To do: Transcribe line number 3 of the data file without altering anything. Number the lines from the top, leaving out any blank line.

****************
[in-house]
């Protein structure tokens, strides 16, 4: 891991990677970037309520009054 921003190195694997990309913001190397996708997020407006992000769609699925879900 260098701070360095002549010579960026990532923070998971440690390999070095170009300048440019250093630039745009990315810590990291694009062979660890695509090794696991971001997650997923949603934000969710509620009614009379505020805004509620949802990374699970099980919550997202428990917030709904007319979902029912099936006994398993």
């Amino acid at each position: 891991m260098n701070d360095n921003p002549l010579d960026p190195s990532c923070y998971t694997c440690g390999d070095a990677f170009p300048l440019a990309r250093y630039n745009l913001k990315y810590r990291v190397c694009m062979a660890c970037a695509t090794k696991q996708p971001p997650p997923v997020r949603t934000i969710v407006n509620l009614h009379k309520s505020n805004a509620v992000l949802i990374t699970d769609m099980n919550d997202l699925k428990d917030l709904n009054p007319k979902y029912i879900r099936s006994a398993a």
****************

């Amino acid at each position: 891991m260098n701070d360095n921003p002549l010579d960026p190195s990532c923070y998971t694997c440690g390999d070095a990677f170009p300048l440019a990309r250093y630039n745009l913001k990315y810590r990291v190397c694009m062979a660890c970037a695509t090794k696991q996708p971001p997650p997923v997020r949603t934000i969710v407006n509620l009614h009379k309520s505020n805004a509620v992000l949802i990374t699970d769609m099980n919550d997202l699925k428990d917030l709904n009054p007319k979902y029912i879900r099936s006994a398993a």